Of course, adding to sensory overload was the use of smells in every room of the haunt, while Dream Reapers went the extra mile to continue forcing me to duck or move to the side - closer to those disgusting walls - to avoid stuff hanging from the ceiling. I’m a big fan of people using items other than fishing line from the ceiling to irritate your senses, and in at least three areas of Dream Reapers, I walked through something other than fishing line. The most disgusting was dirty gauze hanging unavoidably from the ceiling everywhere inside the medical ward, and it really made it impossible for me to not be disgusted as I walked through the room.
And, finally, we come to the end of the review - and the last potential issue that popped up that needs to be addressed.
On the night I attended, I bumped into THE WEBMASTER outside and a discussion started regarding the price of Dream Reapers in 2011. For those of you not in the know, Dream Reapers increased their price from $16 in 2010 to $20 in 2011, a price increase of 20 percent, as a $4 increase to the highest price point of $20 is a 20 percent increase (and not 25 percent as said elsewhere.)
An argument could be made that the cost of parking at Dream Reapers is free this year, reduced from a cost of $3 in the past, in some vain attempt to justify such a price increase. But of course, any armchair lawyer could argue in the court of public opinion that a car of four people paid only an extra $3 for parking in 2010, but are now charged an extra $16 to enter the haunt.
Then, since I'm playing lawyer, and in an effort to further complicate and/or confuse you, Webmaster and I both agree that $20 is the proverbial "Mendoza line" for haunted houses. Bottom line, a $20 haunt should be placed under more scrutiny than a haunt that charges under $20 because more and more new or "retooled" haunts are opening up that start above and beyond the $20 threshold. A perfect example off the top of my head, I can name three haunts that opened in 2011 that charge people more than $20, yet they have done nothing to prove they deserve such a cost. The worst of which is a haunt (official Haunted Illinois review by WEBMASTER) at the DuPage County Fairgrounds in Wheaton that charges $30 because it bills itself as two haunted houses, yet BOTH HAUNTS can be easily traversed in 11 minutes and one could argue they would never, ever, be scared.
I will now switch hats and become judge and jury to settle this dispute:
My final verdict is that Dream Reapers is absolutely and completely justified in charging people $20 at the door. The reasons are pretty simple: you have an extremely well known haunted house with an incredible reputation - a haunted house that has been named one of the three best haunts on the Haunted Illinois list for seven of the last eight years. In addition, Dream Reapers has five first place finishes since 2003 - thats five firsts in eight years. During that run, they have maintained a price of less than $20, while other haunts that never made it as one of the top 10 haunts in Illinois pushed their prices up to or over the $20 line.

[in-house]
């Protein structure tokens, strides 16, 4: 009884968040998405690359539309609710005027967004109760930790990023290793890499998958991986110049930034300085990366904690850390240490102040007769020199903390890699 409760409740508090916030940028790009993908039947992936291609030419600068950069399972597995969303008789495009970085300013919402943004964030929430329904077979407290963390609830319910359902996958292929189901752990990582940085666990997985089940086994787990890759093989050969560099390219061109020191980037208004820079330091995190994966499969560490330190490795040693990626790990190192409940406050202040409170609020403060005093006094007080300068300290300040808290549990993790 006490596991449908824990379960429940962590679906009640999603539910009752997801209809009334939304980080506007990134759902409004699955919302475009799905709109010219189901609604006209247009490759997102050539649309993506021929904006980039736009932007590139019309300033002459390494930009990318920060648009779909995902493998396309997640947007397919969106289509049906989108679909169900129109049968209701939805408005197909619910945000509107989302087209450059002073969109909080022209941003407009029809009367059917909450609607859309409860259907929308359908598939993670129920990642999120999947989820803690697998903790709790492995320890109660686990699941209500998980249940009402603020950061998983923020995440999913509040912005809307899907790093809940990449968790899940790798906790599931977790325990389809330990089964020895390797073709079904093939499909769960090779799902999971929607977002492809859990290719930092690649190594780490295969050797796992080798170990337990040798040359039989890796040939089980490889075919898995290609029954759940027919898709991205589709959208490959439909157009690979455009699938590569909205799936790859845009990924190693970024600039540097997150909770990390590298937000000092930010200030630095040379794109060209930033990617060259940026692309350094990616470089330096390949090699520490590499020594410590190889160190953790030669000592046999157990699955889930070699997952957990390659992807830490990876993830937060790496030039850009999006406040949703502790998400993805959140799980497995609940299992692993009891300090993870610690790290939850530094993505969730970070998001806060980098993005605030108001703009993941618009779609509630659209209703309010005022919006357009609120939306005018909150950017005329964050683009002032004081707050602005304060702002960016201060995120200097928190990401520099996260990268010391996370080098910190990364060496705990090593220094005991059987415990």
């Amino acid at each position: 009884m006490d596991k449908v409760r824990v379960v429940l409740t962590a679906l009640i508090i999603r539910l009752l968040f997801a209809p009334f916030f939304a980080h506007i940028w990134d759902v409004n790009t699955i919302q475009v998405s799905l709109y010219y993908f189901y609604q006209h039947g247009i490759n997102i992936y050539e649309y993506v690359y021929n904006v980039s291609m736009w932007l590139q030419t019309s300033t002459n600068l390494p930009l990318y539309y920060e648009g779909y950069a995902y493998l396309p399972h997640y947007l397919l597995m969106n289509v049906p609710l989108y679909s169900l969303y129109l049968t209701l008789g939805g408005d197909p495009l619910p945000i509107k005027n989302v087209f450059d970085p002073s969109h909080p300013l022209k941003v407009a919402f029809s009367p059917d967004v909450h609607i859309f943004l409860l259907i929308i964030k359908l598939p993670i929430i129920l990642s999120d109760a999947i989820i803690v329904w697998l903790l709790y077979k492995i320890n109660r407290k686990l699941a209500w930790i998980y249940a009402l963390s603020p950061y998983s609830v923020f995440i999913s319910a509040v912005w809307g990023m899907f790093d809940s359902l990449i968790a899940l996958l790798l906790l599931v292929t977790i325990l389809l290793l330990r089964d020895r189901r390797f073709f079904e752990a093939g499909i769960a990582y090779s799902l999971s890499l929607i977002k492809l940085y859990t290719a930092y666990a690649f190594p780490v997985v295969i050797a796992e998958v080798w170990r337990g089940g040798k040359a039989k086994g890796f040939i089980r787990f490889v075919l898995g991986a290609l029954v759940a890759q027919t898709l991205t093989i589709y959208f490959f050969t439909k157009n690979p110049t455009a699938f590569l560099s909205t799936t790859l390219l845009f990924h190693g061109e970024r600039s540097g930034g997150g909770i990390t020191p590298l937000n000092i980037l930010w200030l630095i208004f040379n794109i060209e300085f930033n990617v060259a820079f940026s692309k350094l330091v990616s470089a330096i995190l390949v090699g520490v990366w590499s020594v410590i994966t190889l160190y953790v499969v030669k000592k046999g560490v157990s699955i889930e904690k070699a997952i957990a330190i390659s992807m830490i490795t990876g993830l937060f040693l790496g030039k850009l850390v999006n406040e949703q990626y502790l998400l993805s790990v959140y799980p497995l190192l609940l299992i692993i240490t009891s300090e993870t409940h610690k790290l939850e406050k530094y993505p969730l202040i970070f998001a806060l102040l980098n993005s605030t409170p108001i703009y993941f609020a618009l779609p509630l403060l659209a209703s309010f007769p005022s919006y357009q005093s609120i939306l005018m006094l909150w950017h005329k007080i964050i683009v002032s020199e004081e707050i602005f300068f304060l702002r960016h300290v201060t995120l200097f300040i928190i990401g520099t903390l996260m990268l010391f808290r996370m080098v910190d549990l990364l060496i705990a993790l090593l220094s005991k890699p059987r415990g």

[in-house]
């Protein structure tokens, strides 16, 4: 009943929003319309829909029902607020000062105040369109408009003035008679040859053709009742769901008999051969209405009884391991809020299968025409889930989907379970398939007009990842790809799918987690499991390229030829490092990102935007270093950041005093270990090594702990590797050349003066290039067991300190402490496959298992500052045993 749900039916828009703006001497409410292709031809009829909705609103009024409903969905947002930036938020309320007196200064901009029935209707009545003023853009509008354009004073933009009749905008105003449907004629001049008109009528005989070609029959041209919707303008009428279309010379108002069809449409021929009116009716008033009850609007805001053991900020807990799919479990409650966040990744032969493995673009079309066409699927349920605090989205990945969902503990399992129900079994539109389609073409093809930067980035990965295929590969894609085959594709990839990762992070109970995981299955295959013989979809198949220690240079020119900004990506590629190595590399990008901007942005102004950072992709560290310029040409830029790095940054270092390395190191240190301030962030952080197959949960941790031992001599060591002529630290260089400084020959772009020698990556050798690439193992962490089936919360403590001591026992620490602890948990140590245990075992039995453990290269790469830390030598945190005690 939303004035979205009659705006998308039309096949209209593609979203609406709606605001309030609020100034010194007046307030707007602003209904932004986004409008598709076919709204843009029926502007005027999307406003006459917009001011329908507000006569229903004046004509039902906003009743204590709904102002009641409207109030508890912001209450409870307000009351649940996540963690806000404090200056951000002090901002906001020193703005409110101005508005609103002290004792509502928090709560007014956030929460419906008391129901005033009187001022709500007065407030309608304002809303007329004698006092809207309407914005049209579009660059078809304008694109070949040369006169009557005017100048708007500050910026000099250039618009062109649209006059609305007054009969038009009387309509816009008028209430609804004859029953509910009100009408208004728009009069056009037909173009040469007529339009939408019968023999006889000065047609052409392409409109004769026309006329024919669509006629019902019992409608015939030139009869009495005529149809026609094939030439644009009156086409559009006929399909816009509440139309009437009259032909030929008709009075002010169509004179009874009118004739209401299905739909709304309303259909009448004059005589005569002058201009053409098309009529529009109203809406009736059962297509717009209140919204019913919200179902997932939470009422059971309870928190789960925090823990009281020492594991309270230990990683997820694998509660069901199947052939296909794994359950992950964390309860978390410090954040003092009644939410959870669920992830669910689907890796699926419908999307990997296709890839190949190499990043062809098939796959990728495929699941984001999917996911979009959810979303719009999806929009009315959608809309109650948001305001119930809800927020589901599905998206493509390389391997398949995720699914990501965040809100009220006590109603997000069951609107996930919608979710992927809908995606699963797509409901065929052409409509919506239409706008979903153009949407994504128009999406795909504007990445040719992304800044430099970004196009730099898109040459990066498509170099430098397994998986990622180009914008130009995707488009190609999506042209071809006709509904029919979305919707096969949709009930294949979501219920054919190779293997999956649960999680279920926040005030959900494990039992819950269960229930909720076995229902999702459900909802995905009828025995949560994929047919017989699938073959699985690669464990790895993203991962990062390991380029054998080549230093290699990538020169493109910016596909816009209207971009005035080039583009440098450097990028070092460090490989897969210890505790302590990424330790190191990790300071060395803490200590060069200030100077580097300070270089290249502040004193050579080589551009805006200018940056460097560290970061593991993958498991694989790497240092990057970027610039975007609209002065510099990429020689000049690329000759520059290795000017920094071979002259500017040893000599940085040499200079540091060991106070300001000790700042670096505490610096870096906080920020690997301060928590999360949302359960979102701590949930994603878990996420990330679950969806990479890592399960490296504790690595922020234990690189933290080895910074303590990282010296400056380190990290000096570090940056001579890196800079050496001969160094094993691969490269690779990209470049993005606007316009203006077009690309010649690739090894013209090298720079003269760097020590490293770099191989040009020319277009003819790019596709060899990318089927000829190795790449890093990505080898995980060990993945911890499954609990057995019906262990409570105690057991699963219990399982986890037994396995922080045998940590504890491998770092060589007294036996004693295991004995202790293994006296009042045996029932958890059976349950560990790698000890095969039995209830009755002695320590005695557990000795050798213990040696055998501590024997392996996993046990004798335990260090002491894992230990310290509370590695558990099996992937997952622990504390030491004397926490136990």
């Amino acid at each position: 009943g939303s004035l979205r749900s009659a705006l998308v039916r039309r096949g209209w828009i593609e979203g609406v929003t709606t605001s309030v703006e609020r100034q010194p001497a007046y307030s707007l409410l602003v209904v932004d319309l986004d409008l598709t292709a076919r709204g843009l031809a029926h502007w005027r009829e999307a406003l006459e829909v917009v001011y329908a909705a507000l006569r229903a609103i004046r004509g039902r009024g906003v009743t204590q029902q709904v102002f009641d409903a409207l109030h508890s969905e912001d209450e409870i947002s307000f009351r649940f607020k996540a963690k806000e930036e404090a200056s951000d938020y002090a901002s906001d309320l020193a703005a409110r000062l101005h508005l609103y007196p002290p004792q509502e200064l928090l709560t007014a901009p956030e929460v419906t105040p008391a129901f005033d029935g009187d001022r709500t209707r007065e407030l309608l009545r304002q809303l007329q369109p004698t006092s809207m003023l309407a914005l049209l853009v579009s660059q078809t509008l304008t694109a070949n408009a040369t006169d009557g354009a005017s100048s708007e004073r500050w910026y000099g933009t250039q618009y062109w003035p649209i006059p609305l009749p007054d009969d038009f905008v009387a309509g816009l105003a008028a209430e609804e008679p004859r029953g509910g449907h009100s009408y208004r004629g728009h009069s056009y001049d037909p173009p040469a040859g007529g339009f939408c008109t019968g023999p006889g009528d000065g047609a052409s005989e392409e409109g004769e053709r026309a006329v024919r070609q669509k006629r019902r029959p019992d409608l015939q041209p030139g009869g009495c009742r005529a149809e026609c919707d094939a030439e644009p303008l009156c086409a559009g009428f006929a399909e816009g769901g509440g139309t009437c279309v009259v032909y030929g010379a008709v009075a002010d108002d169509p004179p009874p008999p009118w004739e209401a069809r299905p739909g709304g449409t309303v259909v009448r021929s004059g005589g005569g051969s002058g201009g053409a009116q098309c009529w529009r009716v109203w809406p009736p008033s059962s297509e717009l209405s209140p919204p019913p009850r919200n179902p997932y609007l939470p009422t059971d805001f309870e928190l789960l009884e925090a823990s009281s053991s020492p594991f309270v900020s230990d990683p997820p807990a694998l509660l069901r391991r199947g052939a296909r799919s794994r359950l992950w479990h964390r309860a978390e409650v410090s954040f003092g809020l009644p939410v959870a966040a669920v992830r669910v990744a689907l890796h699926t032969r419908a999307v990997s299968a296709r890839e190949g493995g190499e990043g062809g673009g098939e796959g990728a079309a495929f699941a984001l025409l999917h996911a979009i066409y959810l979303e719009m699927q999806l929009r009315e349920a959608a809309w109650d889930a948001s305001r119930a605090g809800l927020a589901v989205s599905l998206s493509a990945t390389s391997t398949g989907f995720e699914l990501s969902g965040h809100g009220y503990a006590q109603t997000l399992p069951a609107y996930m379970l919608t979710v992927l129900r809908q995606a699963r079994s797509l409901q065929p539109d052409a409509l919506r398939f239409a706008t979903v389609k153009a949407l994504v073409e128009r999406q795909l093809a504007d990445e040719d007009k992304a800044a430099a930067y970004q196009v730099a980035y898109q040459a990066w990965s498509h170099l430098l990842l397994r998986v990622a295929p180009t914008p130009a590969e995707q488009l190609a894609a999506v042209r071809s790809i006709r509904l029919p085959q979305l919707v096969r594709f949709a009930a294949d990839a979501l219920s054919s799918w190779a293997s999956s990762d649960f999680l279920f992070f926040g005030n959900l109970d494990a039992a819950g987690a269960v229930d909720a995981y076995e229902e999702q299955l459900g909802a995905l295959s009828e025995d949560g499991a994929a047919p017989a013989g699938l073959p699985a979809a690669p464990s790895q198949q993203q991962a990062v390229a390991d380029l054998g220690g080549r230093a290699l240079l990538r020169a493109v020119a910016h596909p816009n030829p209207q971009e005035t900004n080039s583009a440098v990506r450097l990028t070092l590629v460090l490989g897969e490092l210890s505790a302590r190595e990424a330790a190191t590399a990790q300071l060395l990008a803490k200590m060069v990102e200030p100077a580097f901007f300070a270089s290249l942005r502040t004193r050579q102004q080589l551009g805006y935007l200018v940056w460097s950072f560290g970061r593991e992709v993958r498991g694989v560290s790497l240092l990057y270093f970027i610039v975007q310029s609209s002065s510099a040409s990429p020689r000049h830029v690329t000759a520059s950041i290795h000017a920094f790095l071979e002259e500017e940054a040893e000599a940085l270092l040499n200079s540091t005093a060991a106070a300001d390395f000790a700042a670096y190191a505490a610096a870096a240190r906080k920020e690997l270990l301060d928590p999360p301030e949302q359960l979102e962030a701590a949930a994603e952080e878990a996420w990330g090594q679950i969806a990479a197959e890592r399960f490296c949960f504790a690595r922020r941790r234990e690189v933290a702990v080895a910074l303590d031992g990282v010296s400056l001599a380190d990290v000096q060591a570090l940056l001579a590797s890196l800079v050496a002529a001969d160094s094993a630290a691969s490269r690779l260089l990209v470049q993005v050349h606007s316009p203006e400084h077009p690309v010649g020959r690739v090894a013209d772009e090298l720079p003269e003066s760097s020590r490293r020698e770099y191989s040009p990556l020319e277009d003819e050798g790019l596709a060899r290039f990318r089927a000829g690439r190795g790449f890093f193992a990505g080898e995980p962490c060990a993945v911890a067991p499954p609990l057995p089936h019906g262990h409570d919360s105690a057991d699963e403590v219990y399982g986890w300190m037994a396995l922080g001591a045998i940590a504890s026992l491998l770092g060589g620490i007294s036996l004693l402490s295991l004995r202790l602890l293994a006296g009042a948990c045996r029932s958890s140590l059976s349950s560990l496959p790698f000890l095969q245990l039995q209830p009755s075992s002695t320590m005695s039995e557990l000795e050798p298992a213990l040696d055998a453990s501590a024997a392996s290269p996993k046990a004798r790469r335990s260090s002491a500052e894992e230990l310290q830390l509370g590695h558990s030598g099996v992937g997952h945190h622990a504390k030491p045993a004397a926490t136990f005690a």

With that evidence in hand, it shows that Dream Reapers has UNDERCHARGED patrons for years, and are only now getting their prices up to the overall average throughout the area. Now, yes, that price average in inflated because of the unscrupulous haunts that charge more than a $20 ticket price, but an average is an average nonetheless. And, honestly, Dream Reapers isn't like a new haunt walking out and charging $25 or even $30 for their haunt, this is an established veteran - a haunted house with an incredible reputation, that has been on the Travel Channel no less - creeping up to that $20 Mendoza line and stopping.
Now, I can see the side of the argument where someone might say "it's bad for the industry when one of its leaders raises its price to $20," but should the owners of Dream Reapers be punished because other unscrupulous owners with a lesser reputation decide to gouge their customers for a disgusting cost while not delivering on a product? I don't think so. The owners of Dream Reapers - or any haunt - has a right to make money, but only if we get a scare in return. And, therin lies the final argument. I DID get that scare at Dream Reapers.
So, in my opinion, Dream Reapers would have been justified in crossing the $20 line about five years ago, long before other haunts started inching their way up there. They annually and routinely put on one of the best shows in Illinois and have proven FOR YEARS they know how to make you FEEL FEAR.
So, my hats off to the crew at Dream Reapers for yet another exceptional haunted house in 2011. Once again, you deserve a spot on top of the mountain.